Tennessee town dispels meth-gator myth


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Does flushing drugs down the toilet create freakish super-aggressive “methed-up” alligators? Probably not, biologists say, but that hasn’t stopped one small town Tennessee police force from having a laugh after their Facebook “warning” went viral, writes Jonathan Berr.

The midsummer bulletin by Loretto Police started as a routine description of the arrest of suspect Andy Perry who was caught unsuccessfully attempting to flush liquid methamphetamine down the loo.

But it took a turn for the weird when cops issued this guidance: “Folks…please don’t flush your drugs m’kay [okay]?”

It adds that the town’s “sewer guys… are not really prepared for meth” and that the drug “could create meth-gators” downstream in Alabama.

“Ducks, Geese, and other fowl frequent our treatment ponds and we shudder to think what one all hyped up on meth would do,” they cautioned.

That led to a slew of headlines in the US media about “meth-gators” and the possibility of “hyper-aggressive” alligators.

Loretto Mayor Jesse Turner says the post was clearly meant as a joke, but the humour may have been missed outside the region.

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“People pay more attention [to police news] when they know there is a little humour.

“I can’t go anywhere without hearing something about meth gators,” he says, adding that the town of 1,700 people about 90 miles (145km) south of Nashville are definitely in on the joke.

One gag included in the post – which may have been overlooked by outsiders – pokes fun at Alabama, which they say “had enough methed-up animals the past few weeks without our help”.

That was a reference to a “meth-fuelled attack squirrel” that a man was accused of keeping in his home. In that bizarre case, defendant Mickey Paulk denied that his pet was a drug addict on drugs.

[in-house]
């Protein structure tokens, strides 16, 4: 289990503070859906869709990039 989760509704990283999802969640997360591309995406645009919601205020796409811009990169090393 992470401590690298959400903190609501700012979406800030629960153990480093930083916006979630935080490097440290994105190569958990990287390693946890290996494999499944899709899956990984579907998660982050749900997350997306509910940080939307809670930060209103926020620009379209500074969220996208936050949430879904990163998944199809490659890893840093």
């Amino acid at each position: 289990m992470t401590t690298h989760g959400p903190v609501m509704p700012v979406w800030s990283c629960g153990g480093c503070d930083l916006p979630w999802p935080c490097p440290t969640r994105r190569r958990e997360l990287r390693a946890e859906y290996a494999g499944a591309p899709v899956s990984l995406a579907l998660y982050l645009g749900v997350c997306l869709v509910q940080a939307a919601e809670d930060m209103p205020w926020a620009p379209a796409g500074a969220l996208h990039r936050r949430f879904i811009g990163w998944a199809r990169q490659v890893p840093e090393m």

Police said “there was no safe way to test the squirrel for meth,” so it was released into the woods.

The squirrel’s owner denied feeding it drugs to make it more aggressive. “The public isn’t in danger in any kind of way from the methed-out squirrel in the neighbourhood,” he said.

Among those commenting on the “meth-gator” Facebook post was the Loretto Library, which helpfully added: “Meth gators are not allowed in the library, unless they are registered service meth gators.

“Documentation may be required.”

When a citizen inquired about how to register for a meth gator permit, the police force chimed in: “Ummm…we do not allow meth gators in the city limits.”

There was also an important message.

The Loretto police were quick to add that all drugs – including prescription pills – should be disposed of properly, and can be dropped off in bins located at city hall.

That’s because toxins finding their way into marine life is a real issue – in the UK, cocaine was found in freshwater shrimps.

But many parts of the meth-gator story didn’t add up, according to Dr Robert A Thomas, director of Loyola University’s Center for Environmental Communication in New Orleans.

For one thing, the amount of flushed methamphetamine would need to be staggering to affect the behaviour of an alligator given their size. Males can weigh as much as 1,000lb (540kg).

There’s also the issue of the gator’s watery habitat which would dilute the potential impact of any drug.

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“They can live through – it seems – almost anything,” says Dr Thomas.

“They seem to be unaffected lots of pollutants and the other things that they live around.”

Populations of the reptiles have exploded since a “biologically-based management system” developed during the 1970s, he says.

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The hardy creatures have been around for around 150 million years – existing since the age of dinosaurs – and are hardly likely to face extinction due to a drug epidemic.

“We have more alligators than we have had probably anytime in history,” he said.

“I can’t imagine them being more abundant even before humans were here.”

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